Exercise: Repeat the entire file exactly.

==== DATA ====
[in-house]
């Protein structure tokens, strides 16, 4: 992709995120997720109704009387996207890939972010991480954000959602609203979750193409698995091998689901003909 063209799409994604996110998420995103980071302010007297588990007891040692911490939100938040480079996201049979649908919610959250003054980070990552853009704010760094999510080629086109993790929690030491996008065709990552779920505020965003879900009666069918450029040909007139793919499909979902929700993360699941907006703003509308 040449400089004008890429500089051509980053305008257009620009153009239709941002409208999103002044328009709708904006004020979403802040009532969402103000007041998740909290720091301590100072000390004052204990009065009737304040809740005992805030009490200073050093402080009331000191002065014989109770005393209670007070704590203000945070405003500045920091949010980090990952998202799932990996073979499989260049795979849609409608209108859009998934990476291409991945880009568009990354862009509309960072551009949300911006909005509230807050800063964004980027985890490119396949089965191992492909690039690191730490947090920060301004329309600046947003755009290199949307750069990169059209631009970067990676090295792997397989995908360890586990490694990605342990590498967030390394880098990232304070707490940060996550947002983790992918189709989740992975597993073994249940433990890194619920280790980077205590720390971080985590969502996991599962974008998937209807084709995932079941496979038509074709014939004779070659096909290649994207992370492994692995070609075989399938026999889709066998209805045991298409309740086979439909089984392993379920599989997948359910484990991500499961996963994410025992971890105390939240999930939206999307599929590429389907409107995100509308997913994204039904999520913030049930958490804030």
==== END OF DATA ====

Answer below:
[in-house]
């Protein structure tokens, strides 16, 4: 992709995120997720109704009387996207890939972010991480954000959602609203979750193409698995091998689901003909 063209799409994604996110998420995103980071302010007297588990007891040692911490939100938040480079996201049979649908919610959250003054980070990552853009704010760094999510080629086109993790929690030491996008065709990552779920505020965003879900009666069918450029040909007139793919499909979902929700993360699941907006703003509308 040449400089004008890429500089051509980053305008257009620009153009239709941002409208999103002044328009709708904006004020979403802040009532969402103000007041998740909290720091301590100072000390004052204990009065009737304040809740005992805030009490200073050093402080009331000191002065014989109770005393209670007070704590203000945070405003500045920091949010980090990952998202799932990996073979499989260049795979849609409608209108859009998934990476291409991945880009568009990354862009509309960072551009949300911006909005509230807050800063964004980027985890490119396949089965191992492909690039690191730490947090920060301004329309600046947003755009290199949307750069990169059209631009970067990676090295792997397989995908360890586990490694990605342990590498967030390394880098990232304070707490940060996550947002983790992918189709989740992975597993073994249940433990890194619920280790980077205590720390971080985590969502996991599962974008998937209807084709995932079941496979038509074709014939004779070659096909290649994207992370492994692995070609075989399938026999889709066998209805045991298409309740086979439909089984392993379920599989997948359910484990991500499961996963994410025992971890105390939240999930939206999307599929590429389907409107995100509308997913994204039904999520913030049930958490804030």